Tuesday, in an interview with E&E News, Bates himself downplayed any suggestion of misconduct. “The issue here is not an issue of tampering with data, but rather really of timing of a release of a paper that had not properly disclosed everything it was,” he told reporter Scott Waldman. And Bates told ScienceInsider that he is wary of his critique becoming a talking point for those skeptical of human-caused climate change. But it was important for this conversation about data integrity to happen, he says. “That’s where I came down after a lot of soul searching. I knew people would misuse this. But you can't control other people,” he says.

At a House science committee hearing yesterday, Rush Holt, CEO of AAAS (publisher of Science and ScienceInsider) stood by the 2015 paper. "This is not the making of a big scandal—this is an internal dispute between two factions within an agency," Holt said in response to a question from Representative Lamar Smith (R–TX), the panel’s chairman, and a longtime critic of NOAA’s role in the Karl paper. This past weekend, Smith issued a statement hailing Bates for talking about “NOAA’s senior officials playing fast and loose with the data in order to meet a politically predetermined conclusion.”

Some climate scientists are concerned that the hubbub is obscuring the more important message: that the NOAA research has generally proved accurate. “I’m a little confused as to why this is a big deal,” says Zeke Hausfather, a climate scientist with Berkeley Earth, a California nonprofit climate research group that has examined surface temperatures. He’s the lead author of a paper published in January in Science Advances that found Karl’s estimates of sea surface temperature—a key part of the work—matched well with estimates drawn from other methods.

Researchers say the Karl paper’s findings are also in line with findings from the Met Office, the U.K. government’s climate agency, which preceded Karl’s work, and findings in a recent paper by scientists at the European Centre for Medium-Range Weather Forecasts, an alliance of 34 states based in Reading, U.K. And although other researchers have reported evidence that the rise in global temperature has slowed recently, they have not challenged the ethics of Karl’s team, or the quality of the data they used.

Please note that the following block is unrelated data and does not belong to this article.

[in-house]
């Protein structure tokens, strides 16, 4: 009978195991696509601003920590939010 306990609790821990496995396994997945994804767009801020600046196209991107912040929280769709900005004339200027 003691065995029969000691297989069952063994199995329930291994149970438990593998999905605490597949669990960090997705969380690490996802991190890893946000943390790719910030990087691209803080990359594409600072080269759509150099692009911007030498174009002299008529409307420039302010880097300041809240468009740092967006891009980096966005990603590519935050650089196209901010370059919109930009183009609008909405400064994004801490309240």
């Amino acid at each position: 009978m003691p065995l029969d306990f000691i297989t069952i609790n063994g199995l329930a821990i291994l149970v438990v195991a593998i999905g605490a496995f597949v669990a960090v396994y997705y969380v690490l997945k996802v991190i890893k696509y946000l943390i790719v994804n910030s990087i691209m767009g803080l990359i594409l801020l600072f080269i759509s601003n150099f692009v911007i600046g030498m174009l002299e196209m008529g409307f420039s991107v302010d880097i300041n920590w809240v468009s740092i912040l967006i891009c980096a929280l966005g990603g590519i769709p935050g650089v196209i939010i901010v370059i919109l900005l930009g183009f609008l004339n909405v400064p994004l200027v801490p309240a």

Read on. It's worth it. The short of it: Bates was demoted by Karl several years back. Bates accepts both AGW, and the conclusions of Karl's paper, but decided to post a nitpicking complaint that he had used the ISTI land data in addition to the base NOAA data (the former of which isn't as high quality), without specifically commenting about the data source quality difference:

The Science paper would have been fine had it simply had a disclaimer at the bottom saying that it was citing research, not operational, data for its land-surface temperatures, Bates says.

But Mike Tanner, director of NOAA’s Center for Weather and Climate at NCEI, says there’s no NOAA policy that requires such a disclosure. “There's nothing. That doesn’t exist,” he says

The article also goes into the split within NOAA over how strongly to focus on new data and approaches that capture effects which old data and approaches might have missed, vs. old ones which are less accurate but more validated. The land data people tend to fall into the former category while the satellite people tend to fall in the later category. Karl was a land guy and Bates was a satellite guy.

It's interesting to read Bates' blog post with "Karl" replaced by "The guy who demoted me":

The most serious example of a climate scientist not archiving or documenting a critical climate dataset was the study of the Guy Who Demoted Me et al. 2015 (hereafter referred to as the Guy Who Demoted Me study or K15), purporting to show no ‘hiatus’ in global warming in the 2000s (Federal scientists say there never was any global warming “pause”). ... In the following sections, I provide the details of how the guy who demoted me failed to disclose critical information to NOAA, Science Magazine, and Chairman Smith regarding the datasets used in K15. I have extensive documentation that provides independent verification of the story below. I also provide my suggestions for how we might keep such a flagrant manipulation of scientific integrity guidelines and scientific publication standards from happening in the future. Finally, I provide some links to examples of what well documented CDRs look like that readers might contrast and compare with what the guy who demoted me has provided.